self released, 2012, CD & DD album, 49m 46s
$10 DD $12 CD
This album is enigmatic from the start, or even earlier in fact. Who is this skinny, elfin featured, uncomfortably hunched girl with smoke in her mouth and a triangle drawn on her sternum? What do they mean by saying ‘there is no teenage love’? As a statement, it is true in some senses, and untrue in many others, depending on your own valuation of its terms. When the music begins, it is entirely unclear what it’s going to mean; several minutes into the first tune we are still wondering what’s going to happen, what we should be feeling, when the threads are going to come together into an audible utterance, when the tension is going to unravel and release us. Around the fourth minute meaningful sequences of harmonic material begin to emerge like currents in liquid, but we are a way further in before anything that resembles a moment of arrival can be heard, and that is no more than the briefest of visits before ‘White Flag’ continues on its ambiguous way.
There Is No Teenage Love continue being enigmatic on their website. They do offer a description of their music that gives more or less the right impression, but they don’t tell us much about themselves or their working procedures. Erik Tokle is a guitarist with a history of making ambient and drone noises, with a great deal of sonic complexity and creativity; he has an album out on Auraltone which I reviewed here; David J Dowling, his collaborator for this project, I know nothing about. There are good reasons for this sense of mystery; this is not the sort of music that hangs itself off the (real or fictional) biography of its authors, and I don’t believe there is any deliberate pursuit of obscurity involved, just a reluctance to offer false narrative explications that might distract listeners from attending directly to the sound itself. Because that is what this music is about, most of all; just as much modern dance abandons traditional dramatic narrative in favour of a concern with its practitioners’ bodies and the materiality of their movement, There Is No Teenage Love is primarily an expression of its own aural substance.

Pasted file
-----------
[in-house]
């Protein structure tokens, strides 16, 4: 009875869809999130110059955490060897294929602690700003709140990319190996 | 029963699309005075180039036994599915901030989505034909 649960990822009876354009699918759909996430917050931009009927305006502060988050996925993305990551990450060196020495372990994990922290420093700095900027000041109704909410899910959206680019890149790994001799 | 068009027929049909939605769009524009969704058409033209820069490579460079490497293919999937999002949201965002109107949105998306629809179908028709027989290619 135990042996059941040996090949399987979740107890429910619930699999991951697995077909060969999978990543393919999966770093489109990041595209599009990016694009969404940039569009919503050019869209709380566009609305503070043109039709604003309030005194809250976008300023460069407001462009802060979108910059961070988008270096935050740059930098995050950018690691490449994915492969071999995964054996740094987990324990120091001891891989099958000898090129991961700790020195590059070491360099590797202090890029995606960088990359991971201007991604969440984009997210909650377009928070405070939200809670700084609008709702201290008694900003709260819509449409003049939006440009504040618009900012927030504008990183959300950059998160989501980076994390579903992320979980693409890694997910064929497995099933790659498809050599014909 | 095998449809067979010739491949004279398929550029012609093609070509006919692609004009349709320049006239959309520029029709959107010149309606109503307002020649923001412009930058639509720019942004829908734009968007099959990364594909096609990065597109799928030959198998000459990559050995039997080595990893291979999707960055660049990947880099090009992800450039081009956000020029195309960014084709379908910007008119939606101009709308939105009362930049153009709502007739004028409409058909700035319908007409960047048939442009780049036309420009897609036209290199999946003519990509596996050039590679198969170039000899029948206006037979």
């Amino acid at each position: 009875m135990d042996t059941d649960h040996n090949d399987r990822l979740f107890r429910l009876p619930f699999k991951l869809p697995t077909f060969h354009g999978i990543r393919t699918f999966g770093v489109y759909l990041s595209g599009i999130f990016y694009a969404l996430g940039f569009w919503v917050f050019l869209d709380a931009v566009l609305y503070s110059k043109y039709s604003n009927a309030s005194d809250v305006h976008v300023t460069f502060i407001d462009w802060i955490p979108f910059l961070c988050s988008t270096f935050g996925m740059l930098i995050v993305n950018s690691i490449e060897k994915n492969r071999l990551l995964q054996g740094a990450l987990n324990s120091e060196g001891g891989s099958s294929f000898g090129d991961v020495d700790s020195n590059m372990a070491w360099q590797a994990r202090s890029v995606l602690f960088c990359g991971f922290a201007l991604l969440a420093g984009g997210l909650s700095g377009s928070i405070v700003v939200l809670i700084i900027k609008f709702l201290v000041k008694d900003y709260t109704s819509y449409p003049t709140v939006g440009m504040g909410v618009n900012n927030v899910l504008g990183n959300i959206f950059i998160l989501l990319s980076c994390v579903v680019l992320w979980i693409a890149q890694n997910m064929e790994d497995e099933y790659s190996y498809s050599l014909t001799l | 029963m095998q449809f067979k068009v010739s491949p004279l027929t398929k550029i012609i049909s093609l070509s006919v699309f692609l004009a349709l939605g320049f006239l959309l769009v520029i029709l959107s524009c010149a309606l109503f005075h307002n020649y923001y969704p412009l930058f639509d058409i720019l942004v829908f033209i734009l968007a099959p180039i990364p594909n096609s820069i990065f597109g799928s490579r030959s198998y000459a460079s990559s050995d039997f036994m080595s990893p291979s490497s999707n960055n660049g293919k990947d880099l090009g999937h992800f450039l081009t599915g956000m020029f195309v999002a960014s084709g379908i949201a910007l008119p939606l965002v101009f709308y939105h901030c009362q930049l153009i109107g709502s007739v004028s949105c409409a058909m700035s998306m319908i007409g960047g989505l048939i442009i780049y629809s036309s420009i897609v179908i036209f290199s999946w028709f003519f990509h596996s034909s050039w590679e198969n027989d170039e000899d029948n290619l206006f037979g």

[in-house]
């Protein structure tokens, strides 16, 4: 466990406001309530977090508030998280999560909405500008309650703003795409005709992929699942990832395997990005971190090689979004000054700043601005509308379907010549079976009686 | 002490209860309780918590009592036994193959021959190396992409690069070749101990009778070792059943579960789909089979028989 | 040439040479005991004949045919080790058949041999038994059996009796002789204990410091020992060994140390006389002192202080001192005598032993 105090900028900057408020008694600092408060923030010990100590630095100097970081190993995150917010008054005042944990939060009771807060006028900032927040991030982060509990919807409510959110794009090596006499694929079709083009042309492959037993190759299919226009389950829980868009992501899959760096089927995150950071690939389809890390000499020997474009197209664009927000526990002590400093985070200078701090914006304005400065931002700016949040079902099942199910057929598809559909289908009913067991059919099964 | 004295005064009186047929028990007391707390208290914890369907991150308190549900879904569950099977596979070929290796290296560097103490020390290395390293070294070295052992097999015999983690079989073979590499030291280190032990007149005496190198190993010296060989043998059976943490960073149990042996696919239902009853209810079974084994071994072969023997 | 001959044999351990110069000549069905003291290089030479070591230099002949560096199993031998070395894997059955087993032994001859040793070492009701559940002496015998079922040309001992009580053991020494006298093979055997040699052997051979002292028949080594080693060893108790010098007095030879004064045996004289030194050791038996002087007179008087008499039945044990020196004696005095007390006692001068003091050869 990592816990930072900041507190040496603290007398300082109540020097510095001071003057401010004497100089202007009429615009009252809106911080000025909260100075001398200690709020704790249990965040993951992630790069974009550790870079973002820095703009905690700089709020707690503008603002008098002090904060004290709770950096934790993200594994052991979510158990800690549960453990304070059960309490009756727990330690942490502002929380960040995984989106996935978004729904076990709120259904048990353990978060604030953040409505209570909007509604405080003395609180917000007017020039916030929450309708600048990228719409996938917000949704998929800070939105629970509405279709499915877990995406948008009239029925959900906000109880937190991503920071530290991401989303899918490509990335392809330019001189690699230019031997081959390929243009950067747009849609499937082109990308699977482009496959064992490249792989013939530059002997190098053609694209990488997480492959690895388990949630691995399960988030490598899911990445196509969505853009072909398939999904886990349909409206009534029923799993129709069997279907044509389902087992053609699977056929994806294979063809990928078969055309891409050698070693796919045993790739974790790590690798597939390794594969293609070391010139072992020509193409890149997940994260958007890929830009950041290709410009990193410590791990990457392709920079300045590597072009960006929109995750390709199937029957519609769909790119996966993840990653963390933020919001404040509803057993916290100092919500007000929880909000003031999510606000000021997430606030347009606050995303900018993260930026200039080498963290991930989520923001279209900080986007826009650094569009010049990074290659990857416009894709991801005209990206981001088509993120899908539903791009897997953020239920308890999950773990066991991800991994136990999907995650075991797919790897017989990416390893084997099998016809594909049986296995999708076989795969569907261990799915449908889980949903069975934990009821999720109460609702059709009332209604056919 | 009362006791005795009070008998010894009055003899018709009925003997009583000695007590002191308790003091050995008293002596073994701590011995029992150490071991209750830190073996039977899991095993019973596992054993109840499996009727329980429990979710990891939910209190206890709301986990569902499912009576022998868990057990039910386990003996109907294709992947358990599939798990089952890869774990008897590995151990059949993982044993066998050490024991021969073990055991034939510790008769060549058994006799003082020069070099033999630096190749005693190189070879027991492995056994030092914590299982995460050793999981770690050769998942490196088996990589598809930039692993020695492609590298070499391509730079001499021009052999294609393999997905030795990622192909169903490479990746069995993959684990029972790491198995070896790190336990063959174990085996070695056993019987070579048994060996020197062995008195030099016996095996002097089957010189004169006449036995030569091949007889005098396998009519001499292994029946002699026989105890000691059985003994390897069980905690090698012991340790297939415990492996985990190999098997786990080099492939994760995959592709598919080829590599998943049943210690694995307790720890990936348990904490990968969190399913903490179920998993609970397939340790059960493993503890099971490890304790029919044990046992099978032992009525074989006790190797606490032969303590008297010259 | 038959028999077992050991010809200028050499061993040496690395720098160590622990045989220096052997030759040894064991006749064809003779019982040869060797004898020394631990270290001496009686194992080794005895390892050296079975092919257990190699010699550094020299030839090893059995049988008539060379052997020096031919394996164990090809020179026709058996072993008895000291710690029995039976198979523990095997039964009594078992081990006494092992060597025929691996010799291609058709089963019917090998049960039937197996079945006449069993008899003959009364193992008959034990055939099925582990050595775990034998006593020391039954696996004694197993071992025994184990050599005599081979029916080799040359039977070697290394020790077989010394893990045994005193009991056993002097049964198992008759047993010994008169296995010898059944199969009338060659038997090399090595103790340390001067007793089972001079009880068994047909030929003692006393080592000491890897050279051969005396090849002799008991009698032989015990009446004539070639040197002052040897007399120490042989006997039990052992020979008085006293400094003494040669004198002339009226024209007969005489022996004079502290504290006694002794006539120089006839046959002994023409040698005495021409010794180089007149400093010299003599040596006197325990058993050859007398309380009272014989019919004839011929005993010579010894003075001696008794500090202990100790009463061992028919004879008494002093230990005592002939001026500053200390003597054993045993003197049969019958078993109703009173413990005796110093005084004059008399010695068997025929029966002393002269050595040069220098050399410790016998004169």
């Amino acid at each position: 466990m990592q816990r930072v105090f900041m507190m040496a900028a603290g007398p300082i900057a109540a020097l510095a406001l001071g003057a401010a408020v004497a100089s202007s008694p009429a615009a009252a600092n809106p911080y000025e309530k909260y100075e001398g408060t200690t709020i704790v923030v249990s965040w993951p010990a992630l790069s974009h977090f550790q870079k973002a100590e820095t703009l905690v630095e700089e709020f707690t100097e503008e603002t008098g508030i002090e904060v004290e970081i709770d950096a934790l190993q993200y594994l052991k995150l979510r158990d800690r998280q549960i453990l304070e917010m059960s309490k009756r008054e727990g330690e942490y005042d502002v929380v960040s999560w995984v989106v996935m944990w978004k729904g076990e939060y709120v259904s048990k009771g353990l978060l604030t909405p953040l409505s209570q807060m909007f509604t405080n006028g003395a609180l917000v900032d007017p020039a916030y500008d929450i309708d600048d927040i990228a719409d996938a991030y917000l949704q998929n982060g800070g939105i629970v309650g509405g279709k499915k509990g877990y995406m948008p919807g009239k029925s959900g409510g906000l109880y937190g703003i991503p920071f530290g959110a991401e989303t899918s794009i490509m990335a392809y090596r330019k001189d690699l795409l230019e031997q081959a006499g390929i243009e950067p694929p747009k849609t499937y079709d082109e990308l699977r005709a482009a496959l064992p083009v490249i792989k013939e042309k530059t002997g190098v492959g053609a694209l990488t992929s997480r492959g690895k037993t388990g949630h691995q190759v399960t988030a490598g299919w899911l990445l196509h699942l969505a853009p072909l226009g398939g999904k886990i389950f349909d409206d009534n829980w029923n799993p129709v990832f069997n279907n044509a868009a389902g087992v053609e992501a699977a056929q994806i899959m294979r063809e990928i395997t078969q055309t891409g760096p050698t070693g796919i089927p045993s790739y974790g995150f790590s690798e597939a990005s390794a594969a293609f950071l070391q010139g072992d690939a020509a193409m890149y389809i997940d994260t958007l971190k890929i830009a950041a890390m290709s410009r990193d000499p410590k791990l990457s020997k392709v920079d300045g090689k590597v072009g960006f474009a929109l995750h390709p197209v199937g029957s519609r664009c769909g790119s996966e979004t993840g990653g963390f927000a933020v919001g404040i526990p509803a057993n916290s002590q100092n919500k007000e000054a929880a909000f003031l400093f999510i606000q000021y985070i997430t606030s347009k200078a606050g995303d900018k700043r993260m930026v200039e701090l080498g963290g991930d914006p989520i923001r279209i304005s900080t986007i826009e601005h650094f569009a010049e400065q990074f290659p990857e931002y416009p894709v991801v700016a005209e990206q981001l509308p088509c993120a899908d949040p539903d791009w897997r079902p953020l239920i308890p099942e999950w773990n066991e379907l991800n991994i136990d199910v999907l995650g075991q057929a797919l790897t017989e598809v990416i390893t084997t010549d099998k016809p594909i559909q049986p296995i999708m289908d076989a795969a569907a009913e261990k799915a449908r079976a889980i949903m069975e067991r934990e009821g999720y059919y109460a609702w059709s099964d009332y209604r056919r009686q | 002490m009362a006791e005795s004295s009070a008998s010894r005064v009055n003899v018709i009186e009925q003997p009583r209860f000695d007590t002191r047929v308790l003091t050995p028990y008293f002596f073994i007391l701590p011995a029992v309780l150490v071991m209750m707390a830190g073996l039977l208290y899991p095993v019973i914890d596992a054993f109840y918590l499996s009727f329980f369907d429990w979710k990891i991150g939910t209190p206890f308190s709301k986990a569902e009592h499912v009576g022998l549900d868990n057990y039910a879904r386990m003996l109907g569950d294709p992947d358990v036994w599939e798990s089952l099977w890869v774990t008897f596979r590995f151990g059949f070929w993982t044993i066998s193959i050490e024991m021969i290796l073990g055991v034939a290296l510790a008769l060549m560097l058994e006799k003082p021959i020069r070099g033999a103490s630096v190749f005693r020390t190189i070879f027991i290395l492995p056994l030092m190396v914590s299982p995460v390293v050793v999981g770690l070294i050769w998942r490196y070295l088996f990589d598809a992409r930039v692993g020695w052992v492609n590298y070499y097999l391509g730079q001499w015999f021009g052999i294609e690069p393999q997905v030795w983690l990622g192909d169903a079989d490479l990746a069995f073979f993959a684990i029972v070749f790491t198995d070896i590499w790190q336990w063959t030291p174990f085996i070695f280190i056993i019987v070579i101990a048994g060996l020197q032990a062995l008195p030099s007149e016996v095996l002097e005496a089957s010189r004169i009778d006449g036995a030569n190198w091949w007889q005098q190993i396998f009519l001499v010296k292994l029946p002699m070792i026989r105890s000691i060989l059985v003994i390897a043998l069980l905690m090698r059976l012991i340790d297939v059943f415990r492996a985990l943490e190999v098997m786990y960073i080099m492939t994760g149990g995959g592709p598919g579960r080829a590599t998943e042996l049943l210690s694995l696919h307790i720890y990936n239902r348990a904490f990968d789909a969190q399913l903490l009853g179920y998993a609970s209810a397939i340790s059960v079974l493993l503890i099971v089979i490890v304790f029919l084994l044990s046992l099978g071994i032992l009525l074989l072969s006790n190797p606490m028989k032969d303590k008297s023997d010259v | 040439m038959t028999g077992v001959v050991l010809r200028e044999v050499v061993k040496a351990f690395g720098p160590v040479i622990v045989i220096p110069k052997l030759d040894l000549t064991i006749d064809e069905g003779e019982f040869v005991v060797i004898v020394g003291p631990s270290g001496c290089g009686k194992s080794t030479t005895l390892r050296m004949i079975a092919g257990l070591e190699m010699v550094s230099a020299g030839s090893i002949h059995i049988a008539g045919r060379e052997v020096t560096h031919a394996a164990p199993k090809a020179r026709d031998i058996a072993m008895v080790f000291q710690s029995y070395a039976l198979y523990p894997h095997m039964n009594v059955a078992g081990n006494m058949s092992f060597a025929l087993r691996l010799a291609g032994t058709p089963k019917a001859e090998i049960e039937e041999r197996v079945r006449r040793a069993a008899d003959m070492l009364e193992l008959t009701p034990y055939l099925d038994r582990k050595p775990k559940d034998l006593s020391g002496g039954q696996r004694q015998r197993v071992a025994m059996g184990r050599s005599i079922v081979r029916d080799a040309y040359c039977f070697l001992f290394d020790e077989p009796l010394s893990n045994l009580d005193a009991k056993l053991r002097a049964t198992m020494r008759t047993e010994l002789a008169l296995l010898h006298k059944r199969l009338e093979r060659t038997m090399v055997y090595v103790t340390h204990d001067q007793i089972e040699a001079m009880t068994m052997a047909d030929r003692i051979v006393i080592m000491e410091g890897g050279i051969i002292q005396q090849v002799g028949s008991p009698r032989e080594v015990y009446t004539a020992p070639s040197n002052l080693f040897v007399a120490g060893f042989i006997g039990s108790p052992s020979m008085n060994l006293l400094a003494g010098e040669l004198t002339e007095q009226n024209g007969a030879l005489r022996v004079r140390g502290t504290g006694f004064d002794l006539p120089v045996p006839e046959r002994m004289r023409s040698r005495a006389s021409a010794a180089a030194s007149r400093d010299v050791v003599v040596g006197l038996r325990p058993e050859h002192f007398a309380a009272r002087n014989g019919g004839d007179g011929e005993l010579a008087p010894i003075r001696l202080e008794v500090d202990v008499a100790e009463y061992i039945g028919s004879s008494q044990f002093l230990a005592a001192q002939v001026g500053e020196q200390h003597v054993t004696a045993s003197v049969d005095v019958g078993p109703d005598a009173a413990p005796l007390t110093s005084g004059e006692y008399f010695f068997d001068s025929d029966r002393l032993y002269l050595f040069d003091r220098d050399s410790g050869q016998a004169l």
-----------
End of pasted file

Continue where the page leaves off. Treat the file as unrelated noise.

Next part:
I can’t be certain, since the timbres are as enigmatic as everything else, but I would imagine these sounds are mostly, if not all, made by guitars. In a lot of cases they are unmistakeable, but even the most diffuse and continuous of the harmonic washes employed here could easily have electric guitars as their sources, given the wide range of processing options available to musicians today. Some of the pieces are rhythmically formless, and others tread steadily forward on rhythmic increments, for example ‘Four Ghost’s slowly arpeggiated chords, or ‘Old Ghosts’ glitchy percussion; broad, atmospheric textures are adorned by twinkling, upper-register ornaments, or allowed to find their own way into the listener’s brain; some sounds are conventionally musical, while others resemble environmental noises, chattering like rainforest birds, or dripping like water in a cave.